The Lamborghini Urus is a previously unimaginable super SUV.
Imagine if a famous racehorse somehow gave birth to an elephant. And then try to get your head around the concept that, after the initial shock, this breed of pacey pachyderms became hugely popular, and a lot of people were willing to part with a lot of dollars to get their hands on one.
Effectively, we already live in this supremely strange reality, believe it or not. Lamborghini, you see, is one of the thoroughbred horses of the car world, a proven sprinter, and a fine-looking piece of horseflesh at that.
And the Urus, its new super SUV, is the equivalent of a giant, load-carrying elephant.
Sure, some people find elephants attractive, but compared to the kind of eye-searing sizzle machines Lamborghini has produced in the past – by which I mean all of them, from the cracking Countach to the awe-inspiring Aventador – the Urus is a hugely bloated and slightly disturbing monster.
Some unkind people like to point out that it still looks like a Lambo, from a certain angle, but that it also looks like it has a Mardi Gras float underneath its traditional sporty lines.
The good news, however, is that the inside does still feel like a proper Italian supercar, albeit one writ very large indeed. It has the same beautiful roof lining, the same crazy-ass ‘bombs-away’ cover over the start button, the aggressive and slick-feeling paddles behind the steering wheel for changing gears.
It’s just that it also has back seats, which is rather unusual for a Lamborghini, although they are designed to look and feel just like the sporty numbers you’re used to finding in the front of one.
This then, clearly, is the Lamborghini for people who have made the supercar-ownership-ruining decision to have children, or more than one friend. And you can be sure that many people who buy the Urus will also have what you might call ‘proper’ Lamborghinis in their garages for those days when they want to experience real Italianate insanity.
And the fact is that the market pretty much forced the Italians to make this SUV, as much as some people in the company probably hated the idea. Consider that every other expensive brand – from Rolls-Royce to Porsche to Bentley – is now pumping out giant family haulers like this, on the one hand, and then consider the more salient fact that the Urus is expected to increase Lamborghini sales in Australia by at least 50%.
That’s a lot of dough – and a huge number of new customers – for any brand to ignore. And it’s also a shedload of profit, when you consider that the price of the Urus starts at A$390,000.
Purists, of course, decry profits as a reason for a car to abandon its inherent coolness and sex appeal in such a flagrant fashion, but then purists don’t run car companies. They do, however, write about cars for a living, which might be why I resisted driving one, at first.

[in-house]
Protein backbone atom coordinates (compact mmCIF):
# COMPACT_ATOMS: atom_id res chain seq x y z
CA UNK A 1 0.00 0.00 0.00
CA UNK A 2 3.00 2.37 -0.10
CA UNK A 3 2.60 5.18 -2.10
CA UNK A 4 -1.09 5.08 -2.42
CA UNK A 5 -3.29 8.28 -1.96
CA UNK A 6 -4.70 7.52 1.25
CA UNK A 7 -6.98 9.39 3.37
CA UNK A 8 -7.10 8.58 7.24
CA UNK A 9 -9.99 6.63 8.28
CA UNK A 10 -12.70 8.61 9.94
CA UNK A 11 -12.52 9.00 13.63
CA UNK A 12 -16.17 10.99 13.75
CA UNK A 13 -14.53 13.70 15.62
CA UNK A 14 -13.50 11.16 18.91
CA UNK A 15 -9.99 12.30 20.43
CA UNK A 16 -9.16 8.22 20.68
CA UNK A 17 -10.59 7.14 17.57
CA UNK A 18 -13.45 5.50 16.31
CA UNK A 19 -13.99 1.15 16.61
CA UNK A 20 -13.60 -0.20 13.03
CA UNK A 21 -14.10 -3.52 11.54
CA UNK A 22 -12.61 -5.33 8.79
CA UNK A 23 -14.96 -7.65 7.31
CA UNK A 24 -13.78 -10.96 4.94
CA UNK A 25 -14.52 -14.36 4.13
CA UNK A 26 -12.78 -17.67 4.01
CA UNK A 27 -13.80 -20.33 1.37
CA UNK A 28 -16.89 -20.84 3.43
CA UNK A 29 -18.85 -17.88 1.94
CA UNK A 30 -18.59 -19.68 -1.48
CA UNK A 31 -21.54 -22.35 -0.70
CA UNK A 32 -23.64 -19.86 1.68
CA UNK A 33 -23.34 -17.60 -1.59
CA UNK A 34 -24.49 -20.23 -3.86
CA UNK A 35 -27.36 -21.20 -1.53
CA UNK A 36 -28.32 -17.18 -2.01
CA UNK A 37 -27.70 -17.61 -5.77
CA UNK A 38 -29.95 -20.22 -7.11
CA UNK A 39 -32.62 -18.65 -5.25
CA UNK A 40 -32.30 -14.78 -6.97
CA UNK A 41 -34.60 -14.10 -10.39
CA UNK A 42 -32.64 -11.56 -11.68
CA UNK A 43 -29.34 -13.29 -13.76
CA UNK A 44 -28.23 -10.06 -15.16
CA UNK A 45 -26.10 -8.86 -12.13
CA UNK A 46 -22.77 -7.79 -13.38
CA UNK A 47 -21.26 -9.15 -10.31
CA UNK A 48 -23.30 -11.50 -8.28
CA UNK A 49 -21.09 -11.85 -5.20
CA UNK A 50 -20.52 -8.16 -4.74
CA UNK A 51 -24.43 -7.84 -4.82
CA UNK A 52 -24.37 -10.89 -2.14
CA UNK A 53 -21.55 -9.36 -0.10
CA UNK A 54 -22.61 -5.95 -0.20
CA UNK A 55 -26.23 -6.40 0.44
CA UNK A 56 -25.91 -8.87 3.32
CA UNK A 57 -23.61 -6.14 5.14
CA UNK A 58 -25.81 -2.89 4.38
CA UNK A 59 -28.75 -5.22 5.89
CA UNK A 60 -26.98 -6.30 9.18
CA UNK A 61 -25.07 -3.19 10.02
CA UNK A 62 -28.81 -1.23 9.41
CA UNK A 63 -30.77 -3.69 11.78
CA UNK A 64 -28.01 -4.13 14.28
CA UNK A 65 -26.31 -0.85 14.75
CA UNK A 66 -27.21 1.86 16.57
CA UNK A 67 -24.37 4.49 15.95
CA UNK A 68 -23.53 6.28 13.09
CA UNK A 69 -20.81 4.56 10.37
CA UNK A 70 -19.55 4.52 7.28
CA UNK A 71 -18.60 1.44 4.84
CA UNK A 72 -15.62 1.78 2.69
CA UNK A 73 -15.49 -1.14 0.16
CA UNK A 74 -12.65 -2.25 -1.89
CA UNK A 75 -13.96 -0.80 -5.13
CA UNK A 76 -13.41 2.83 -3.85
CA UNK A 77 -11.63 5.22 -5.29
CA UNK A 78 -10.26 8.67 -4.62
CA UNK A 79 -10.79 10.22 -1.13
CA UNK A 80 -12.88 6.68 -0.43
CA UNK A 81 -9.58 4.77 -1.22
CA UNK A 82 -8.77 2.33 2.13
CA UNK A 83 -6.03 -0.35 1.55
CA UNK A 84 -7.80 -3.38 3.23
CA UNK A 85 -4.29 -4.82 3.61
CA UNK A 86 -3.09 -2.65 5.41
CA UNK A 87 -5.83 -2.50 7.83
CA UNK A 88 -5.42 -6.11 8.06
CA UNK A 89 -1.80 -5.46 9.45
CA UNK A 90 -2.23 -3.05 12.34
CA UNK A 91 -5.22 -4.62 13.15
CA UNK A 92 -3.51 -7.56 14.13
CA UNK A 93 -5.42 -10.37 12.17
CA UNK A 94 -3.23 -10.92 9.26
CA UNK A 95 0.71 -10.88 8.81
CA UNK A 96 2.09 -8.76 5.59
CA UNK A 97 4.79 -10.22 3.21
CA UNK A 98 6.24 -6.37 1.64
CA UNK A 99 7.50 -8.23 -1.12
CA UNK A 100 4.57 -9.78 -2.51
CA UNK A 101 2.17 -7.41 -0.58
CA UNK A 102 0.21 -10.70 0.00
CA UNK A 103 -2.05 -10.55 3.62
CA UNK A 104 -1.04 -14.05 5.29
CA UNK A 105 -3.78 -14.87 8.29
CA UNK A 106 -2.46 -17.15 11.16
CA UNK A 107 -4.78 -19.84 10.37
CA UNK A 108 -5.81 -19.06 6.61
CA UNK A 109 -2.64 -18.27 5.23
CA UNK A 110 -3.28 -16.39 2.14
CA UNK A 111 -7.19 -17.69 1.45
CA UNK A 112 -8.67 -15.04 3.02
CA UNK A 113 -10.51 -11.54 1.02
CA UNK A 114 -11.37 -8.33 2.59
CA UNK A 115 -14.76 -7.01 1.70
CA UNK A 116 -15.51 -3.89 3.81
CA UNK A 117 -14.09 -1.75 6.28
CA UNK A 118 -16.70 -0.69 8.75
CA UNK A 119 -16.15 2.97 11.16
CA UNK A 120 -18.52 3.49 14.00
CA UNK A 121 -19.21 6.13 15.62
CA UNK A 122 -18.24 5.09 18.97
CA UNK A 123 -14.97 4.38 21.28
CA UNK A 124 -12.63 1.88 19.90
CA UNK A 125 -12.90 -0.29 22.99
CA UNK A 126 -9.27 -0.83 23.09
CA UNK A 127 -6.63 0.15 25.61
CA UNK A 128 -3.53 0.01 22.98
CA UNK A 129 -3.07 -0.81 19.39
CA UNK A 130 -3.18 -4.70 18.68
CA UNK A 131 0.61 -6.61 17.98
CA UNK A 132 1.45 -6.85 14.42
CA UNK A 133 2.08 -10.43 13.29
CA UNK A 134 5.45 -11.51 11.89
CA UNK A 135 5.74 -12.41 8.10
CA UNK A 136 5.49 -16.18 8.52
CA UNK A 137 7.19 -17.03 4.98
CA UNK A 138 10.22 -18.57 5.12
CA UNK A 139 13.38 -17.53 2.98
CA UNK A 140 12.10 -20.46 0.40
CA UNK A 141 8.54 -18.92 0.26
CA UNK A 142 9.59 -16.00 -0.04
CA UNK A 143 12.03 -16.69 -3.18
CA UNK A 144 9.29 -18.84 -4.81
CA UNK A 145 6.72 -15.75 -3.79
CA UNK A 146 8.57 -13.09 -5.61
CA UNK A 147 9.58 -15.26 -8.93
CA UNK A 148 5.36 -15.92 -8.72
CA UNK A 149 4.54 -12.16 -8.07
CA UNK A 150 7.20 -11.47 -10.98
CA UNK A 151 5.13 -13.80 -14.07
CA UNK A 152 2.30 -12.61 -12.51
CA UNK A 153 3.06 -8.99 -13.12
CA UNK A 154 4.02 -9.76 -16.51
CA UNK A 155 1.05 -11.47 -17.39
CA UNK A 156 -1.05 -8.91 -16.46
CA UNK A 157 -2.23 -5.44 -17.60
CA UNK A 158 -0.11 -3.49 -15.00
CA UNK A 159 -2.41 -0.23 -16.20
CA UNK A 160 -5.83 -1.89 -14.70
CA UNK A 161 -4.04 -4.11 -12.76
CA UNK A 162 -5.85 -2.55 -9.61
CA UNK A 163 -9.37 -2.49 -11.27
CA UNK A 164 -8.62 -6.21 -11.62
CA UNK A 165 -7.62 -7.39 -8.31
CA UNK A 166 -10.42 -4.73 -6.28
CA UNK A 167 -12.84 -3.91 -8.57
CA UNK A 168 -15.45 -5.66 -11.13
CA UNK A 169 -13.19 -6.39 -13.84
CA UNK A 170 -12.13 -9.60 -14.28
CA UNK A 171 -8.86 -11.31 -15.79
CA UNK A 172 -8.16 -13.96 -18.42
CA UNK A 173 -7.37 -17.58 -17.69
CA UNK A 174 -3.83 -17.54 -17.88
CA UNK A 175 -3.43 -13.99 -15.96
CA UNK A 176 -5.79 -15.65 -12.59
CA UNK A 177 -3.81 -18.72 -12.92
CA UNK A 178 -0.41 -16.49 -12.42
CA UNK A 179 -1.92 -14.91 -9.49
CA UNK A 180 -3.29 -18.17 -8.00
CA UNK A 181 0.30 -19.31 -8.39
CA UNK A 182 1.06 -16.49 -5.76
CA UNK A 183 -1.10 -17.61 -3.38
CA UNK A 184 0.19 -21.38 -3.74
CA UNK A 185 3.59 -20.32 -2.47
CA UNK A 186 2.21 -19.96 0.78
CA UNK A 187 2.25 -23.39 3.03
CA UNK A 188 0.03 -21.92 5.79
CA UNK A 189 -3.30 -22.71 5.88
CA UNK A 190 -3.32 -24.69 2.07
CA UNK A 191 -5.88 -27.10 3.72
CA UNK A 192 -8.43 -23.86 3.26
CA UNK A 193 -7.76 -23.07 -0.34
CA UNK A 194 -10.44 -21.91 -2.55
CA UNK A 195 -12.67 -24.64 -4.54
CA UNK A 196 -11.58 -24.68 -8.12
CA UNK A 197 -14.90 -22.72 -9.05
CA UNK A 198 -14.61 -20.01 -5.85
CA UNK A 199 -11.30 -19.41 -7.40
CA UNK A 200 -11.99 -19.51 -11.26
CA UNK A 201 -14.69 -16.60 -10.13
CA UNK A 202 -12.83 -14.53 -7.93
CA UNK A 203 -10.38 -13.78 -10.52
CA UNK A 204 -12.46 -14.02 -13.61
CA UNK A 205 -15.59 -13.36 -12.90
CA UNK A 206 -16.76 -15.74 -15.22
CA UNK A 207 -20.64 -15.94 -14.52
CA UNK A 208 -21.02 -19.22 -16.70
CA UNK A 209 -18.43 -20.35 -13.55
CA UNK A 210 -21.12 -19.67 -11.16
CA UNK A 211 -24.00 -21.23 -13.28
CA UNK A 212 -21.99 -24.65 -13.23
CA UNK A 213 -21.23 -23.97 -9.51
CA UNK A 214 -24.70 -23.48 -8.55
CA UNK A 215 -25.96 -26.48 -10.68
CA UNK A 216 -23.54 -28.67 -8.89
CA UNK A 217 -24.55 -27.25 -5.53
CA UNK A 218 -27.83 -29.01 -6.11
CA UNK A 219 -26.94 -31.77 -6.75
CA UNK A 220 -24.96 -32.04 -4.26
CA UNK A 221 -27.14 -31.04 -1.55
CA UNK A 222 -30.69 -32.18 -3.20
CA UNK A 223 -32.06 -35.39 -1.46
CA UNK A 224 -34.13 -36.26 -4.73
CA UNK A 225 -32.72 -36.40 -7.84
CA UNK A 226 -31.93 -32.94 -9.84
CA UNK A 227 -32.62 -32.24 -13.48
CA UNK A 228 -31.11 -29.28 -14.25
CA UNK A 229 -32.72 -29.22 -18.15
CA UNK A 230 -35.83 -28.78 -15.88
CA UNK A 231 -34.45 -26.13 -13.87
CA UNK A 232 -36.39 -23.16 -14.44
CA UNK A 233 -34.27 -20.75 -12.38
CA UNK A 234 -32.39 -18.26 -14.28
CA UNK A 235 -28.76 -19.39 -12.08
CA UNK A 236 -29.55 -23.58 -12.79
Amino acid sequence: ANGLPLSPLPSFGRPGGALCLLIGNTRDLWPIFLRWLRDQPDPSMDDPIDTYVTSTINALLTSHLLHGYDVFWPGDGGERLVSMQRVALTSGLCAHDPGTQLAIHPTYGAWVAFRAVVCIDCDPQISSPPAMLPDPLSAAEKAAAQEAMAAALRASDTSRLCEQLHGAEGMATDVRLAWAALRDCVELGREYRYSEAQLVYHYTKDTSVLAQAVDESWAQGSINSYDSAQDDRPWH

In large part, this was because of the look of the Urus, which made me involuntarily shove my face into my palms, but the good thing about driving one is that you can’t see the outside of it.
While the software might be familiar, all the fonts, and the buttons, have been changed to feel entirely Lamborghini, and you do get some settings you won’t find in any German car – like an Ego switch, which allows you to adjust the SUV’s performance, exhaust noise and steering in such a way that it actually feels, and sounds, like you’re driving a proper Lamborghini.
Albeit one that’s sitting, mysteriously, a few feet up in the air (to be exact, the Urus stands 1.63m tall, and is more than 5m long).
The extremely enthusiastic 4.0-litre turbocharged V8 under that enormous bonnet makes a properly barking, angry, get out of my way or I’ll eat you soundtrack, once you put it in Corsa (Race) mode, with what sounds like the occasional firework exploding somewhere beneath you.
The steering also weights up nicely, and the performance becomes properly staggering, with the 0–100km/h dash disappearing in just 3.6 seconds. Unsurprisingly, this makes the Lamborghini Urus the fastest SUV the world has ever seen, which it will no doubt remain, right up until the point when Ferrari finally unveils its inevitable SUV competitor (it’s rumoured to be called the Purosangue, but hopefully the company will change its mind about that).
While there’s no doubt the Urus is impressive to drive when in its most attack-focused modes, it is also a bit sloppy and even, whisper it, boring when you select its more day-to-day settings. Hence the phrase “impressive to drive” has to come with the caveat, “for an SUV”.
The simple fact of physics is that no vehicle that weighs 2.2 tonnes and is shaped like a small boathouse is going to be able to handle like an actual Lamborghini. The best you can hope for is a supercar simulacrum, and the Urus undeniably provides just that.
It’s not Dumbo, and it’s surely not a dumb idea from Lambo’s point of view, but if you really want the thoroughbred experience the company has long stood for, you might want to look somewhere else in your local Lamborghini showroom.